Several key functions play a role in rendering the final image. Here’s some info about a few of them:

The microfacet reflection distribution D(h) provides a means to give a percentage of energy for which light reflection and energy distribution occurs depending on how smooth or rough the surface is. In War Thunder, the so-called GGX model is used.

The microfacet self-shading distribution G(l,v,h) defines how much (with slanting reflection angles) the surface shades itself. The game uses Smith’s self-shading function adapted for the GGX model (Eric Heitz. “Understanding the Masking-Shadowing Function in Microfacet-Based BRDFs”.)

The Fresnel function F(v,h) defines the intensity of a reflected and refracted electromagnetic wave when it passes through the border between two environments. This effect is very noticeable on water. If you look at the water’s surface at a sharp angle, the water reflects the majority of the light and we see a reflection. If, on the other hand, you look at the water from a bird’s-eye view, we see practically no reflection – instead, we see what is on the bottom.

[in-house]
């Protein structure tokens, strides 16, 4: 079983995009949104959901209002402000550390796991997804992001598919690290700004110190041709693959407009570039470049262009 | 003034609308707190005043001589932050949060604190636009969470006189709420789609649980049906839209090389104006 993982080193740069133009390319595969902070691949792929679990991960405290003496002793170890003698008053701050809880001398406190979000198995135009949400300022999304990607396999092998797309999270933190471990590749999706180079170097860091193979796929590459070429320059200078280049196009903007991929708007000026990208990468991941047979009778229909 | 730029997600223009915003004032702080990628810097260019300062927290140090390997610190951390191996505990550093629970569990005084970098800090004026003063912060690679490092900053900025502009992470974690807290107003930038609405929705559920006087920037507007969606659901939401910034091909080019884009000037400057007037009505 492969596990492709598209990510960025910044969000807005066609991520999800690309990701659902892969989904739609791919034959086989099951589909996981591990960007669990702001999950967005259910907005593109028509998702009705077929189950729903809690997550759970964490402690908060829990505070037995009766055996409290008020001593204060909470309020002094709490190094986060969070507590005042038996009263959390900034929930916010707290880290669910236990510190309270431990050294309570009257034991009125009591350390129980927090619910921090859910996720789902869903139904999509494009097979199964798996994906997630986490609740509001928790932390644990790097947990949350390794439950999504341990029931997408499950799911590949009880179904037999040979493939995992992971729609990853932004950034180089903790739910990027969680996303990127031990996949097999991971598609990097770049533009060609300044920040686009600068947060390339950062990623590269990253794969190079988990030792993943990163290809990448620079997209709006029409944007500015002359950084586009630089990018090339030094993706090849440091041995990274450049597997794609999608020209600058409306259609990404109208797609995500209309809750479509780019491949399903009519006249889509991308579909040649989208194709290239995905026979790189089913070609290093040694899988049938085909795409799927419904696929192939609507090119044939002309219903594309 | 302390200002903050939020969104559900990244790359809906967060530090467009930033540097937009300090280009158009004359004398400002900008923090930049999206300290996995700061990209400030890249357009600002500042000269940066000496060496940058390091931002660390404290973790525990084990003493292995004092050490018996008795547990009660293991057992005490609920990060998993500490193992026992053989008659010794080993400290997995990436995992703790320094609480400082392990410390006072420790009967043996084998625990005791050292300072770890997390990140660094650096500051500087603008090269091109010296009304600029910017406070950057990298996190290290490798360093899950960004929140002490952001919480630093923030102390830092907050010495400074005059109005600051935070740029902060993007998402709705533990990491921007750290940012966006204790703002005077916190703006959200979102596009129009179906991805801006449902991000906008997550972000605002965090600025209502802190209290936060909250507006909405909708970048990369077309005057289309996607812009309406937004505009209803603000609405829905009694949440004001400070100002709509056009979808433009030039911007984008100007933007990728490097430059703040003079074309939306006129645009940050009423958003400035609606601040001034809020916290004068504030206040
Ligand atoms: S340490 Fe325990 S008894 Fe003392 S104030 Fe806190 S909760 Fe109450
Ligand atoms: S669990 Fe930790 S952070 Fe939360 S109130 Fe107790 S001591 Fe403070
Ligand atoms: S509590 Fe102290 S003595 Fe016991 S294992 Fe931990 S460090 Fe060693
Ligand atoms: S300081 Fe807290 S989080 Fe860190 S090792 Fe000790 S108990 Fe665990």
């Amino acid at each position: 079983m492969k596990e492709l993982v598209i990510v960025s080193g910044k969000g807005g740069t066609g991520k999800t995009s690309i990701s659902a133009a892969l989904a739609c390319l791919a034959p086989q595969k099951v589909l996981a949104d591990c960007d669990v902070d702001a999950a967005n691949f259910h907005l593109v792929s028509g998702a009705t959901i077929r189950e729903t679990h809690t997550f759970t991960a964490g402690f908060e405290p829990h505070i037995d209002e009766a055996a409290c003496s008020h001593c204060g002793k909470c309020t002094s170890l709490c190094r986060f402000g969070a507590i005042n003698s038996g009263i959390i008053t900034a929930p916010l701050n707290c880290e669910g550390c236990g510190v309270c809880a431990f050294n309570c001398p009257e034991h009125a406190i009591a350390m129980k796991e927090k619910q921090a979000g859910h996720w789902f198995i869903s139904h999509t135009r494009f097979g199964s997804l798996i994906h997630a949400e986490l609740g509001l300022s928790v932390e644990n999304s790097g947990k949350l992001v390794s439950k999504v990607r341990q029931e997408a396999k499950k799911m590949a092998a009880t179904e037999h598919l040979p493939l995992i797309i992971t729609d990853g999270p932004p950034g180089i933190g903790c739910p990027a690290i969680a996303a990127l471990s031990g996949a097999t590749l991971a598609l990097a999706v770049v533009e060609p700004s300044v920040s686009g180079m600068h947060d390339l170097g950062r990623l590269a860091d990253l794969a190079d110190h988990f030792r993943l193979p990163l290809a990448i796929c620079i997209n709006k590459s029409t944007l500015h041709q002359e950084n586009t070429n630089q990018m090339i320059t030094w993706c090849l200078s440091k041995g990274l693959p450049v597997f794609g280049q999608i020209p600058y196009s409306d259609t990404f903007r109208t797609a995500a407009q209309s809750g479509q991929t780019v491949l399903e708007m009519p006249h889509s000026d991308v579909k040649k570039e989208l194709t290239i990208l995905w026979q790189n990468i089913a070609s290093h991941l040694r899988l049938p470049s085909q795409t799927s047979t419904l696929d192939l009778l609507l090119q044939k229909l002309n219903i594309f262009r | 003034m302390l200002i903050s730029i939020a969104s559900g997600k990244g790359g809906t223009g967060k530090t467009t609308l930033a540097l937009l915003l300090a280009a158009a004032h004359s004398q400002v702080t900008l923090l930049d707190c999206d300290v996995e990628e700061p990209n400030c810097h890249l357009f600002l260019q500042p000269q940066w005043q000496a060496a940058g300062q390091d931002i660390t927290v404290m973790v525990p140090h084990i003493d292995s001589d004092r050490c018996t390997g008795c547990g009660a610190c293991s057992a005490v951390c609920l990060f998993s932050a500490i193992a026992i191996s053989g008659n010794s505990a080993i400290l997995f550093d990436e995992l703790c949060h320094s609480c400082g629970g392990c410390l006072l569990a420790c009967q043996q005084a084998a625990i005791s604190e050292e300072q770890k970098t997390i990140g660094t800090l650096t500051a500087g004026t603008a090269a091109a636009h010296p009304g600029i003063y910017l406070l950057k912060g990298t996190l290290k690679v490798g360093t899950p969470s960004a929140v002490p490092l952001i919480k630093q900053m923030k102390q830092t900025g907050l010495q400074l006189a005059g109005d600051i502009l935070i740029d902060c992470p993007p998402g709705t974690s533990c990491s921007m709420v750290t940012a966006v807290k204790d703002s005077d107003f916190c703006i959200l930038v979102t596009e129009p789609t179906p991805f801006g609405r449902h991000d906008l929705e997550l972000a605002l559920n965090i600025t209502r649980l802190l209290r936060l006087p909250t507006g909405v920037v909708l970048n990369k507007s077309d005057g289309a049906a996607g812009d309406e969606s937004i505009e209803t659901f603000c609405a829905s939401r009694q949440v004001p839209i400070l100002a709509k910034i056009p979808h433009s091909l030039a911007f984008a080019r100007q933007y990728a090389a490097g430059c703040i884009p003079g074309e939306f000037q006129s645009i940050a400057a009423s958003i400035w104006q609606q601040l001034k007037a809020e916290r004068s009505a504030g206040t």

For opaque surfaces, the physical process is exactly the same, but the unreflected light will be diffused or absorbed.

Thanks to this function, light reflection changes based on the collision angle for various materials with various refraction indexes (the Fresnel function is actually complex, and for metals it also has both an imaginary component and is different for different wavelengths. This is why metals have colored reflection). This is particularly noticeable on expansive tank locations where there are practically no dark areas – the light everywhere has a realistic and varied structure. “In the shade” there are actually also reflected light specks. Those are light reflecting off the sky and other surfaces. Only a crevice, hole or crack is a truly “dark object” – almost none of the light that lands there is reflected.  The game uses Schlick’s approximation of Fresnel function for dielectrics, which has been used for a long time in games and films.